By Charles Pothier, vice president of marketing, Tantalum Capacitor Division, Vishay Intertechnology
When choosing a capacitor for any application, there are a few key characteristics that must be understood in order to analyze its suitability for the circuit. In a simple capacitor equivalent circuit model, there are three key characteristics that affect circuit performance: capacitance, equivalent series resistance (ESR), and inductance. The magnitude of these elements — and how they change over temperature, frequency, and applied voltage — are different for each capacitor technology.
In this technical note, we will examine the ways in which ESR in tantalum capacitors affects circuit performance. ESR is the sum of all of the purely resistive contributors to the capacitor’s impedance. As such, it is the characteristic that creates losses due to heating. It also affects the magnitude of charge and discharge currents as the capacitor does its work
In a solid tantalum capacitor, the components that contribute to ESR are the resistivity of the:
Solid electrolyte system (MnO2)
Dielectric layer (Ta2O5)
Terminations, lead frames, and other elements that provide connection to the PCB
Solid tantalum capacitor manufacturers can make improvements in physical design and materials that reduce the overall ESR of the capacitor. These lower-ESR capacitors will lead to reductions in heat generation within the capacitor, thus improving overall circuit efficiency and long-term reliability. Reductions in ESR will also improve the capacitor’s ability to supply higher currents during charge and discharge cycles to improve circuit performance. Typical impedance (Z) and ESR data for a range of popular values are shown in Fig. 1.
Fig. 1: Typical impedance (Z) and ESR data for a range of popular values.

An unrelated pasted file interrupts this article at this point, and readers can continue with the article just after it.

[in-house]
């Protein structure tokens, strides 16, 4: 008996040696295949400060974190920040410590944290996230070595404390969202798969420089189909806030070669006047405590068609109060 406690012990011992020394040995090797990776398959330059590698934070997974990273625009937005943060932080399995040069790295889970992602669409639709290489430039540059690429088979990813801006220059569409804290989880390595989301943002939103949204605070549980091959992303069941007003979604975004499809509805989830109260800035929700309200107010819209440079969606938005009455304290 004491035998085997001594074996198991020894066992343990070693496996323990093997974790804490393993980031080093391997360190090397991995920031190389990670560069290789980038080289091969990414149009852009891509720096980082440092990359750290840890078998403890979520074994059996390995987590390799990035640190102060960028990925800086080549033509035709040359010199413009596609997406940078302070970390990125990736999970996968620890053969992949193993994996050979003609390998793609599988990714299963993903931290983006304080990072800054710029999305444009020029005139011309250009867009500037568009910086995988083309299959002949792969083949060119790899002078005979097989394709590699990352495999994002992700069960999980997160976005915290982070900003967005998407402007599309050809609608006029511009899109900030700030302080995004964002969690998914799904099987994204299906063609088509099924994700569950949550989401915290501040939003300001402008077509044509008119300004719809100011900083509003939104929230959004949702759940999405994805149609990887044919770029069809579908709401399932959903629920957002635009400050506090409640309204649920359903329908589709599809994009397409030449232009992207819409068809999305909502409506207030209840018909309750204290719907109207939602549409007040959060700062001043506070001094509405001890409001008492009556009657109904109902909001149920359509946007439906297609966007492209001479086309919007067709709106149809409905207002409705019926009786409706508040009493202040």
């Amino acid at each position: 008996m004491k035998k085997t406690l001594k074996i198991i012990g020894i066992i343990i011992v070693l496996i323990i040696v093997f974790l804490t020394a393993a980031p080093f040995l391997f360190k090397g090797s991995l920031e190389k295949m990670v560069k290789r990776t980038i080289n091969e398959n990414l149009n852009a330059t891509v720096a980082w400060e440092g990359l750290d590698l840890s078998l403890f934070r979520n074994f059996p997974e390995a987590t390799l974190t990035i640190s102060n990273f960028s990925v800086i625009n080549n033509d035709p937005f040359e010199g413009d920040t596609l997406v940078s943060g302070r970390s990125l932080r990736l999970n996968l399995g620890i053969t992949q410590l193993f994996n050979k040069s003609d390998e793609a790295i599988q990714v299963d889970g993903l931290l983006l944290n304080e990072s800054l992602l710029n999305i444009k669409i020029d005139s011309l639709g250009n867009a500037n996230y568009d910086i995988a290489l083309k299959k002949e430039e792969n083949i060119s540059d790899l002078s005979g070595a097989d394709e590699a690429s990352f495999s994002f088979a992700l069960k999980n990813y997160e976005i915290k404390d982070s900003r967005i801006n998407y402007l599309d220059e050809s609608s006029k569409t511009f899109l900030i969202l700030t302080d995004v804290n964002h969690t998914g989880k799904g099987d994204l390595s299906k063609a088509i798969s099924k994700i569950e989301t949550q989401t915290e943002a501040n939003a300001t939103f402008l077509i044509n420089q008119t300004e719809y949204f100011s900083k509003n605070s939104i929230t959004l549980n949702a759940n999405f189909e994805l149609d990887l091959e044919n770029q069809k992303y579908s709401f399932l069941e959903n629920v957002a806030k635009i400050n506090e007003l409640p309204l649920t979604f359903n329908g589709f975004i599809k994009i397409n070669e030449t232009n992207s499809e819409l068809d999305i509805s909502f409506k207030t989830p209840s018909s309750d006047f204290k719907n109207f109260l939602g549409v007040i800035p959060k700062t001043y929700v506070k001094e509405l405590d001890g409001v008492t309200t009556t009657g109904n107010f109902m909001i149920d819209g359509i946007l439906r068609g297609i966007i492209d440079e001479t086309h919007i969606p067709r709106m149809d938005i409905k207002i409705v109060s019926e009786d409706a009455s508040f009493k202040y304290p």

Two primary functions that tantalum capacitors are ideally suited for are bulk energy storage and waveform filtering.
In addition to maximum working voltage and voltage derating, an important characteristic of any capacitor is its ability to store an electrical charge. Some applications require the capacitor to store large amounts of charge.
Solid tantalum devices are well-suited for bulk energy storage due to their high and stable capacitance values and are widely used to hold up voltage rails during times of peak current demand. Here, two factors must be considered. The first is the total capacitance required to supply the required energy for the necessary time. In some cases, a single tantalum capacitor is sufficient, but in more demanding applications, multiple capacitors may be configured in parallel so that their capacitance values are cumulative and the combined resistance of the array is reduced. The second factor is the ESR of the capacitors. Lower ESR results in higher deliverable current levels and lower voltage drop during discharge for improved circuit performance.
An example is the bulk capacitance required on a 3.3-V rail that supplies power to a microprocessor. During turn-on, and in the application when processing demands are high, the microprocessor will have high current demands that must be satisfied. The ability of the capacitors to effectively deliver this bulk energy is often characterized with a specification called the “slew rate,” which is defined as “idle current” to “peak current” with a specified slope “A/µs.” During times of peak demand, it may be necessary to keep the rail voltage within a required specification range (for example, a drop of less than 10% = 0.33 V). Capacitors with lower ESR can provide higher discharge currents with reduced heat generation to meet these demands more quickly and efficiently.